- the study of humans and our close biological relatives, the Primates - the study of human cultural and biological variation, and evolution - how did we get this variation?
What are the subfields of anthropology?
1) cultural 2) linguistic 3) archaeology 4) physical (biological) anthropology
What are the subfields of physical anthropology?
1) primatology 2) forensic 3) osteology 4) human biology 5) paleopathology 6) paleoanthropology
Cultural anthropology
- study of human cultural adaptation - human behavior and societies using a cross-cultural perspective meaning all over the world - unlike sociology, looks at all cultures around the world and compare them rather than focus on one area at a time - study of living people
Linguistic anthropology
- language origins - the relationship between language and culture - language, especially cultural and social, but not so much grammar wise - how does environment affect communication?
- study of past human cultures through their material remains - behaviors of past societies based on material remains (artifacts left behind by a society) - differs from cultural because it studies the past
Physical (Biological) anthropology
- study of human (and non-human primate) biology, within a framework of evolution, and human bicultural variation - humans as biological organisms in an evolutionary framework - how do they vary and how did that variation come to be?
Human biology
- subfield of physical anthropology - Study of modern human genetic and phenotypic (physical) variation (biocultural variation) - variations, adaptations, genetics, physical differences - adaptation to an environment usually creates a body type - proportions and skin are a result of habitat
- Study of our close biological relatives, the Primates - non-human primates' anatomy, genetics, behavior, ecology - Jane Goodall - by studying primates we can see what's unique only to humans or traits we share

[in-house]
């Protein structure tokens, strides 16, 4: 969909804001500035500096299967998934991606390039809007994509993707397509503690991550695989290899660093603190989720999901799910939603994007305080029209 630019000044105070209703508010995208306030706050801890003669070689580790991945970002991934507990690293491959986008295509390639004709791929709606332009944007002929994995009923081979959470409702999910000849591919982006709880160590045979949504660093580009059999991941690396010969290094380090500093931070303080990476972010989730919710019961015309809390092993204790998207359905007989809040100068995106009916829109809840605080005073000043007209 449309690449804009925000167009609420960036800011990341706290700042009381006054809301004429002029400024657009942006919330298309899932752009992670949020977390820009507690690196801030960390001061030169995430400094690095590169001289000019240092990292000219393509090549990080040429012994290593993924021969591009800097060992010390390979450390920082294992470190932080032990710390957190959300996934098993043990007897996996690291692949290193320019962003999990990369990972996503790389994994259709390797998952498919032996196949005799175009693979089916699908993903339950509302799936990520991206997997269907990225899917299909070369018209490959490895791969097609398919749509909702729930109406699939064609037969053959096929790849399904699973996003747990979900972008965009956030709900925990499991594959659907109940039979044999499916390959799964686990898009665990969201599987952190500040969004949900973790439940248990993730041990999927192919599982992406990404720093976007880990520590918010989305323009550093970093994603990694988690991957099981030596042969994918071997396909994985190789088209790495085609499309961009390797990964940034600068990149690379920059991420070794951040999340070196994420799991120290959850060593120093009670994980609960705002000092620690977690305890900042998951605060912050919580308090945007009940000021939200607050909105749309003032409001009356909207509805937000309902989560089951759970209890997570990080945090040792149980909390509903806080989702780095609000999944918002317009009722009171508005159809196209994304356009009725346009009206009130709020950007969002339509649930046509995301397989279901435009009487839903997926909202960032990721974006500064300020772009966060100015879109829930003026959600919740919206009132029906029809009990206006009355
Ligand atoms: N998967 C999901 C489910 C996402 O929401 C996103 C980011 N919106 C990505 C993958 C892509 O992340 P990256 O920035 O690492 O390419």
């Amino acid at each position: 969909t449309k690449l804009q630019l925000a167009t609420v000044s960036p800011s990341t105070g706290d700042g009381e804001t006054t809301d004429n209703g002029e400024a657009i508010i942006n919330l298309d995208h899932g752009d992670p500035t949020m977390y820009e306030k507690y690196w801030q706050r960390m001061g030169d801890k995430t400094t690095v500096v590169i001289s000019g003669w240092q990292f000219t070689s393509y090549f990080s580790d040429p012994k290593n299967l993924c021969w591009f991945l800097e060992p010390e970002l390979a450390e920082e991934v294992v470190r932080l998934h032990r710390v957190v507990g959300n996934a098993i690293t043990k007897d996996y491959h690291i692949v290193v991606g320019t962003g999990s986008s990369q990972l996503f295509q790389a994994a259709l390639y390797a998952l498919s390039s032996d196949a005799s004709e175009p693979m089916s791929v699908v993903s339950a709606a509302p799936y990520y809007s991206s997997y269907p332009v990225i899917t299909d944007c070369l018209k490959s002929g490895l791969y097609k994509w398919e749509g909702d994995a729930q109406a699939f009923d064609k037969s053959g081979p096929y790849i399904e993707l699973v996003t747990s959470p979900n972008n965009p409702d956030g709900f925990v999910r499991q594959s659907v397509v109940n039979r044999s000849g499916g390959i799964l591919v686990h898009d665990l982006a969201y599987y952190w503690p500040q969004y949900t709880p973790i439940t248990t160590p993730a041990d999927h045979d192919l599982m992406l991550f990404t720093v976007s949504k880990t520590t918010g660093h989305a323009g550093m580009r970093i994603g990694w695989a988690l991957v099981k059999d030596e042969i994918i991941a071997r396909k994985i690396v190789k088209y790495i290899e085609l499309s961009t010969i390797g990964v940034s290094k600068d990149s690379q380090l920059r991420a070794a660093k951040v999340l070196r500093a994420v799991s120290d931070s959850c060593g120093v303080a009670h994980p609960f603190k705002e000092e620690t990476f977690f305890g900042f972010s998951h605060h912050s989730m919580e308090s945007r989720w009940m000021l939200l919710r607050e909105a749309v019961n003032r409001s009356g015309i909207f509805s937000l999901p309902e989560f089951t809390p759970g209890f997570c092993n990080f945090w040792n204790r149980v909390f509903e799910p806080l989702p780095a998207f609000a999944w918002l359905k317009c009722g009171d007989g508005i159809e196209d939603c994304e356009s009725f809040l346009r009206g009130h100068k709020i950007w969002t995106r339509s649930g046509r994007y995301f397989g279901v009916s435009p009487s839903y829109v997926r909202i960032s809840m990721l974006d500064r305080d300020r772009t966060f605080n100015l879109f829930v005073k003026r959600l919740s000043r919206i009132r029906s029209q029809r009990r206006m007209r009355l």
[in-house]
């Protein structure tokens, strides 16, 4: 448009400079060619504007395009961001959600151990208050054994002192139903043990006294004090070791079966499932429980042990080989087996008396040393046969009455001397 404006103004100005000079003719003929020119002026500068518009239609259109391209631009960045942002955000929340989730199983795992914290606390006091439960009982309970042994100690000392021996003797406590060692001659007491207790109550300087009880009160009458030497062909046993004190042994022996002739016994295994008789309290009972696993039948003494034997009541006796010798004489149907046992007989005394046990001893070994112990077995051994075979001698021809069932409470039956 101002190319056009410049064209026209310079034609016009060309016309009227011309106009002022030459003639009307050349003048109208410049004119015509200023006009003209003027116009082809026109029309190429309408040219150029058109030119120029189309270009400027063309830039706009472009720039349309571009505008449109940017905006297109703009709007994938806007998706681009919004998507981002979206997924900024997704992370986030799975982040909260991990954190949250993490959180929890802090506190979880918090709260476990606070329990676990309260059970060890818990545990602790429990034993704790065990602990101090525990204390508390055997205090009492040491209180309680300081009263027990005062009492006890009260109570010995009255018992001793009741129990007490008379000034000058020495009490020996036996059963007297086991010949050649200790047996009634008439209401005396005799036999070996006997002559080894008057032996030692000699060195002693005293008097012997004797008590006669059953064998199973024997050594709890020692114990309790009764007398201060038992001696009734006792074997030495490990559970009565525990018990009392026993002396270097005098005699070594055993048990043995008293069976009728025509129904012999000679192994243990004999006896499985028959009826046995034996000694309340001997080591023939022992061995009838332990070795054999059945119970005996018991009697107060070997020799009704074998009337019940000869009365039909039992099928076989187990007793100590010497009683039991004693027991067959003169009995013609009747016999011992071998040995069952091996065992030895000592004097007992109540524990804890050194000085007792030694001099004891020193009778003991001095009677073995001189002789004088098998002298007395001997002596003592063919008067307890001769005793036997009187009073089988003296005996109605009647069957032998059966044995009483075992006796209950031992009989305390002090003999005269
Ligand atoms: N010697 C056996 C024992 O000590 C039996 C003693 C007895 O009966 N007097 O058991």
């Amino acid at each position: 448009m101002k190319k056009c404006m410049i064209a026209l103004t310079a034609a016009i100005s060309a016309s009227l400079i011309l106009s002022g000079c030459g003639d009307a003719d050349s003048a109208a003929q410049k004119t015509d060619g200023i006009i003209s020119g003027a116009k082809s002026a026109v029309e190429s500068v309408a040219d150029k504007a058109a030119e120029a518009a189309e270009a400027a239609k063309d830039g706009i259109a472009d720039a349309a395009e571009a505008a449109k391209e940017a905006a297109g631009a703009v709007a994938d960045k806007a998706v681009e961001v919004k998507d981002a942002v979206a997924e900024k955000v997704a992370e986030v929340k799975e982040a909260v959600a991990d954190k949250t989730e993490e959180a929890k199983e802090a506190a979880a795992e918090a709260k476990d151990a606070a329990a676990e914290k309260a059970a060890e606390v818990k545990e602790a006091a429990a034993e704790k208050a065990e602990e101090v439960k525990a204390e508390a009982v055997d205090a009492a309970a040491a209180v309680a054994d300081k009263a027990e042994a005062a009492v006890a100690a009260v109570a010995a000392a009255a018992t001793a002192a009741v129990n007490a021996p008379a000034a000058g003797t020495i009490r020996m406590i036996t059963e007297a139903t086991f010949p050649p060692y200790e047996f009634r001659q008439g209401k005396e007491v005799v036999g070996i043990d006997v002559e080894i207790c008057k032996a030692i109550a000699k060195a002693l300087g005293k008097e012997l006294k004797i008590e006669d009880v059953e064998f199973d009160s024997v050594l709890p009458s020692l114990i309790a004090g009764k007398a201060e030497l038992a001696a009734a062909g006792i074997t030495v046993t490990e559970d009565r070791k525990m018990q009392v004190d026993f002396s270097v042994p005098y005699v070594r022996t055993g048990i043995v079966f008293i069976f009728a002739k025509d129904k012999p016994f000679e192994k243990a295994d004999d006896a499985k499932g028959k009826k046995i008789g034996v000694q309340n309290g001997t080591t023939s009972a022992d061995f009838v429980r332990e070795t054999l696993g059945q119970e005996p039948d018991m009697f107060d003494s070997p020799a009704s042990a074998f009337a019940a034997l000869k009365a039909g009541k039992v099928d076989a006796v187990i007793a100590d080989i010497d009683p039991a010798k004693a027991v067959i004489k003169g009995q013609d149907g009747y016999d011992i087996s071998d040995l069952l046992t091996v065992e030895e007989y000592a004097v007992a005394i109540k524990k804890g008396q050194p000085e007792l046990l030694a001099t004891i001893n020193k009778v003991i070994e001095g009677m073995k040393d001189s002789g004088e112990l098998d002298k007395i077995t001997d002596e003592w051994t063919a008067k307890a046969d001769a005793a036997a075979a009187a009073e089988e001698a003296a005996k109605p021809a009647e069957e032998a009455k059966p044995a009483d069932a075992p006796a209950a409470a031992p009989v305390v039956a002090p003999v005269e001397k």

Forensic anthropology
- identification of human remains - study of how an individual died - related to osteology and paleopathology - help identify skeletal remins in mass disasters or other situations where a human body has been found - Bill Bass and John Jefferson
- the study of ancient disease - the study of disease and trauma in ancient skeletal populations - research tells us about the lives of individuals and populations in the past - yields information regarding the history of certain disease processes - investigate the prevalence of trauma, certain infectious diseases, nutritional deficiencies, and other conditions that may leave evidence in the bone
- the study of anatomical and behavioral human evolution as revealed in the fossil record - Study of primate and human evolution - the study of behavioral and anatomical human evolution as revealed in the fossil record - human evolution - main evidence is fossils of ancestors - how did we evolve? - Hominins: modern humans and their bipedal (upright walking) ancestors - interdisciplnary
- the study of skeleton - only way anthropologists could study immediate ancestors
How do we study our extinct ancestors?
- bones - archaeology (tools, trash, etc.) - DNA - analogy to living primates (including humans) - aDNA (ancient DNA) - comparing humans to our close relatives
What is science?
- a method of discovery that results in a body of knowledge - process of explaining natural phenomena using direct observation and experimentation - empirical method - asks: How? What? Why?
Scientific method
1) observation 2) hypothesis 3) prediction 4) data collection (test the hypothesis with experiment) 5) evaluate the hypothesis 6) theory - identifying a research problem and then gathering information to solve it
- informed supposition about the relationship between two variables - proposed explanation - must be testable using empirical date
- any factor or property of a phenomenon (object, event) that may have different values
Scientific theory
- only after repeated tests which confirm or are consistent with the hypothesis does a hypothesis graduate to this